My son’s birthday is this week. He’s in his twenties now so gifts aren’t usually a surprise anymore. This year I got sent a link to the exact pair of sneakers he wanted for his birthday. I don’t know if you’ve spent time looking at sneaker prices lately, but they’re not cheap. Still, I placed the order. Because once a year my son gets to pick out whatever pair of shoes he wants.
There are other shoes that are bought throughout the year. The dress shoes, the cheap tennis shoes to do yard work in, a slip on to wear to the pool. But birthday shoes are different. Birthday shoes don’t serve a purpose. Birthday shoes are purchased because those are the shoes he thinks look cool.
I think it’s interesting that Jesus told His disciples in that His Father likes to give His kids good gifts. Other places throughout scripture we find reminders that God will supply our every need, that He will feed and clothe us. That we can trust in Him to provide during famine and seasons of lack. But gifts? Gifts are frivolous, unnecessary, extra.
And yet, Jesus tells us in Matthew 7:11 “If you, then, though you are evil, know how to give good gifts to your children, how much more will your Father who is in heaven give what is good to those who ask Him!”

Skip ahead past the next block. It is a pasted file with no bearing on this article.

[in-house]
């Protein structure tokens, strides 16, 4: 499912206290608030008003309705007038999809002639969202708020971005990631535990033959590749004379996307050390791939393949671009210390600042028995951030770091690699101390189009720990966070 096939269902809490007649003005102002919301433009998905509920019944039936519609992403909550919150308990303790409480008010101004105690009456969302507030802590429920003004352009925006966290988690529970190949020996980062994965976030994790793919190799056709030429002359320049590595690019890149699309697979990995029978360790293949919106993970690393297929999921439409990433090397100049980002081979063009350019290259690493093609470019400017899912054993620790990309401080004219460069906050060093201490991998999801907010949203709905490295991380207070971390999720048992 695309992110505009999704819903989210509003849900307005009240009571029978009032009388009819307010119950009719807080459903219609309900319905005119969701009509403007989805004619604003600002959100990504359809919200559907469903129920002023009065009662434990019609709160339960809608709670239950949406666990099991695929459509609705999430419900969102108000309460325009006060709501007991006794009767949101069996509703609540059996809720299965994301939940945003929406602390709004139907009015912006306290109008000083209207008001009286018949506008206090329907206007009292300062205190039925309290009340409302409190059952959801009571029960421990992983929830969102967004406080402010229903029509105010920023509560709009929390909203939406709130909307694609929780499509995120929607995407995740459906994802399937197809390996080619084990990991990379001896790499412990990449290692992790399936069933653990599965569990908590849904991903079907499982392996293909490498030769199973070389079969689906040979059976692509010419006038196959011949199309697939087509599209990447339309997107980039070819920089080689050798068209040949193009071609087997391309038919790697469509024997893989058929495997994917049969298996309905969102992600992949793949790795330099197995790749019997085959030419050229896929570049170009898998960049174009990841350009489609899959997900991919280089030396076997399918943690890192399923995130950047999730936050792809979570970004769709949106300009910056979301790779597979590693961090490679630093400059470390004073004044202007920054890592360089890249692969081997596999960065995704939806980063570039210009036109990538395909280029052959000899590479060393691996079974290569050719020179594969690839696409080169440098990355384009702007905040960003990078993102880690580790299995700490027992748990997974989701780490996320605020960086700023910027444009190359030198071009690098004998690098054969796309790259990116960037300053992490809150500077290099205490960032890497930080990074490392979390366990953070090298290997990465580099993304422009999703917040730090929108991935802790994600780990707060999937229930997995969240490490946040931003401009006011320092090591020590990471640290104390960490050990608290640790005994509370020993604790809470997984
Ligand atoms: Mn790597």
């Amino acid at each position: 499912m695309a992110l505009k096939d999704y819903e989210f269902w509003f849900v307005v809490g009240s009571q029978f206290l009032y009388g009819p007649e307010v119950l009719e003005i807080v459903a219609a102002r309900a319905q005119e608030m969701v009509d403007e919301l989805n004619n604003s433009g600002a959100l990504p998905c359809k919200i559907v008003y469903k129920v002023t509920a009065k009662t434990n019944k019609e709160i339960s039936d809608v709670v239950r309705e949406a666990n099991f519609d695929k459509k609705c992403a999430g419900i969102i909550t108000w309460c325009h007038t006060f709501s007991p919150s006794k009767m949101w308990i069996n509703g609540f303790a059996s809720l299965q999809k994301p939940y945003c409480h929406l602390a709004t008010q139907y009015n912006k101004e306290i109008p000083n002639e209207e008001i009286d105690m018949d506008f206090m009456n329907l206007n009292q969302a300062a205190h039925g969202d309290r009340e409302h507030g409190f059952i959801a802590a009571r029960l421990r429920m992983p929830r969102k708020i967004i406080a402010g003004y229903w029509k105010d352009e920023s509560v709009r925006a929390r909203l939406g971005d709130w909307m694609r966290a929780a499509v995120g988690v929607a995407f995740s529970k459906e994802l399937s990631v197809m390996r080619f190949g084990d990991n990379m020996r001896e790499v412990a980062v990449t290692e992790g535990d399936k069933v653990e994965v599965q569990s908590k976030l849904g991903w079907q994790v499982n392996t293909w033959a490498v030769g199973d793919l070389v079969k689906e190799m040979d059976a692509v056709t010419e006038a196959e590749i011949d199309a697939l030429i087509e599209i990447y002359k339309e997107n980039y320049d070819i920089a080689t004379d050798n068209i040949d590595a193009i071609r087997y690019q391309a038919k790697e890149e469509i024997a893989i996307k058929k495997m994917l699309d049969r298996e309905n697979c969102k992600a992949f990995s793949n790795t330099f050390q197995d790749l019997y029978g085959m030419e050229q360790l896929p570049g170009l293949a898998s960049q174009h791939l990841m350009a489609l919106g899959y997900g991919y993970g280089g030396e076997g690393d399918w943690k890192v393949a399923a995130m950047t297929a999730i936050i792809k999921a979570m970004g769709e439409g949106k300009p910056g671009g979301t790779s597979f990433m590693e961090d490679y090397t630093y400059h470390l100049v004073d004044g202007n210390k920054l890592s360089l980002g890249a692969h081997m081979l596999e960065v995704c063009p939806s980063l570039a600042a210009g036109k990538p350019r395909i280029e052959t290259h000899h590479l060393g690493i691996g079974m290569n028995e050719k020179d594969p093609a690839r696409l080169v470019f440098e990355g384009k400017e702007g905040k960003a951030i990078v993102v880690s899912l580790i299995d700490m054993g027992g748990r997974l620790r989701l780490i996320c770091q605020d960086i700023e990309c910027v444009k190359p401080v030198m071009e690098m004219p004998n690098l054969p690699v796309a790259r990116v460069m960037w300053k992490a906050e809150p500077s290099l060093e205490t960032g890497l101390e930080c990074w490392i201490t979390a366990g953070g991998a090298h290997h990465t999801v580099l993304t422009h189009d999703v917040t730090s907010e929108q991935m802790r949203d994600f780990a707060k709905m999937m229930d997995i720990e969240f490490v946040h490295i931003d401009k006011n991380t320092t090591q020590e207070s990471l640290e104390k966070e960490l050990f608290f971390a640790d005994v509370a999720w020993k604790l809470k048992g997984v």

Matthew Henry says of this verse:
God has put into the hearts of parents a compassionate inclination to help and supply their children according to their need. God compares His concern for His people to that of a father for His children, nay, to that of a mother, which is usually more tender. But here it is supposed, that His love, and tenderness, and goodness, far excel that of any earthly parent. Our earthly fathers have taken care of us; we have taken care of our children; much more will God take care of His.
So, does that mean God is up in heaven with a brand new car waiting to drop it in your driveway? Probably not, but it does mean that He cares about us deeply and with tenderness. He doesn’t take care of us out of obligation, but out of love. And that love often shows up in some pretty generous ways.
Do I need to spend $100 on a new pair of kicks for my son? No. But I want to. Because I love him.
This week I'm asking God to help me notice His good gifts. Care to join me?